STATES_071205_40
Existing comment:
Parris Island:
Marine Recruit Depot:
Port Royal Sound, SC:
"We arrived at Parris Island with all the palm trees and brick barracks. There were thousands of Marines there, and the remarks they passed! 'Join the Marines and see the world. Join the world and see the marines.' ... They knocked my hat off and pulled my shirt out...A form of initiation."
-- J.E. Re...(?), Marine Recruit, 1917, describing his first glimpse of Parris Island.

In 1915, Parris Island, formerly a small navy yard, became the permanent training depot for new Marines. Previously, training had been at various Navy facilities. When the United States declared war in 1917, a huge influx of new men required a massive new building expansion. The main center at the north end of the island saw a large addition of 160 acres costing $4 million that included new barracks, mess halls, and a post exchange. Two other important sub-camps, or stations, were built at the southern end, the Maneuver Grounds and the Rifle Range. By the war's end, 46,000 new Marines had been trained for combat.
Each station trained 4,000 to 6,000 recruits at a time for several weeks; sometimes men called this rotation "Around the world in eighty days." During their first days on the island, recruits had their physicals and equipment issued at the quarantine station when they were marched to the Maneuver Grounds for training in drill and weapons. Then came the Training Camp for weeks of instruction in hand-to-hand combat and gas attack drills. Following this, more weapons drill and marksmanship training took place.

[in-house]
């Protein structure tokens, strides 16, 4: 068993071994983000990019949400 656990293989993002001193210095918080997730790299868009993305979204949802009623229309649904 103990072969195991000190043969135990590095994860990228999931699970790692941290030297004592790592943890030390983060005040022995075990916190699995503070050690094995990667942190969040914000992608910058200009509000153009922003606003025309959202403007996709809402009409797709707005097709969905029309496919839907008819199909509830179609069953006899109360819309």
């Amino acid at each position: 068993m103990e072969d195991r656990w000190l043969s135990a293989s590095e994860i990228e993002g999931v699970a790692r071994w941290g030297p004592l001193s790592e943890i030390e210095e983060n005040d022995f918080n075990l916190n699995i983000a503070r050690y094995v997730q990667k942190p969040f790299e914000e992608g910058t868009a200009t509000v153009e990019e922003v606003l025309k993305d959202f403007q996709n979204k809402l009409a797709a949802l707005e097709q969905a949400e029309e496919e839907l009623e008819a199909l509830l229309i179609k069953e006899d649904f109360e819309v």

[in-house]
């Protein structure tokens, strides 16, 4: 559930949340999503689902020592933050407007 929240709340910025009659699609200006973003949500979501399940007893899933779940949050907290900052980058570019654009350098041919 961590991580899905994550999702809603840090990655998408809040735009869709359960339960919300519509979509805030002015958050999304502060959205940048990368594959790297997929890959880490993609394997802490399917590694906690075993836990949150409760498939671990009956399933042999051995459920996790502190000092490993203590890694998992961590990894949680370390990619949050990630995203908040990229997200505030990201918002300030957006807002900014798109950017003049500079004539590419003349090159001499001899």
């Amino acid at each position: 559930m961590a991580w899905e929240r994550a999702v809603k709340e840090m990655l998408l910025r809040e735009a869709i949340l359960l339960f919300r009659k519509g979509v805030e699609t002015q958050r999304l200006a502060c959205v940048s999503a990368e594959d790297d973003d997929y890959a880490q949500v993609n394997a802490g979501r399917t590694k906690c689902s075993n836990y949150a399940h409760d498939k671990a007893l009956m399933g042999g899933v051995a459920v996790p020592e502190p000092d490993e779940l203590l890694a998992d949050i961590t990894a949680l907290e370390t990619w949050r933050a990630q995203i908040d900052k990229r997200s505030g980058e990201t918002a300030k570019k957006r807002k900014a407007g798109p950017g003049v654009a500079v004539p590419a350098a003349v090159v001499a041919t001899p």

Most Marines found recruit training something they never forgot or ever wanted to repeat. The language used by their drill sergeants horrified some recruits. One North Carolina man wrote home peevishly to his mother after his first day that, "I thought and still think that this is the worse place for bad language I ever saw... The first day I was here, I thought the cursing was awful... everyone seems bent on excelling the order."
In June 1917, recruit Gus Gulbert wrote that, "drilling was very strenuous and the days were baking hot. I think I melted from 160 pounds to about 140. For minor offenses, the punishment was severe. One fellow dropped his rifle during drill and had to gather 1,000 burnt matches. It had to be an even 1,000. If he had over or less, he was required to get 1,000 more."
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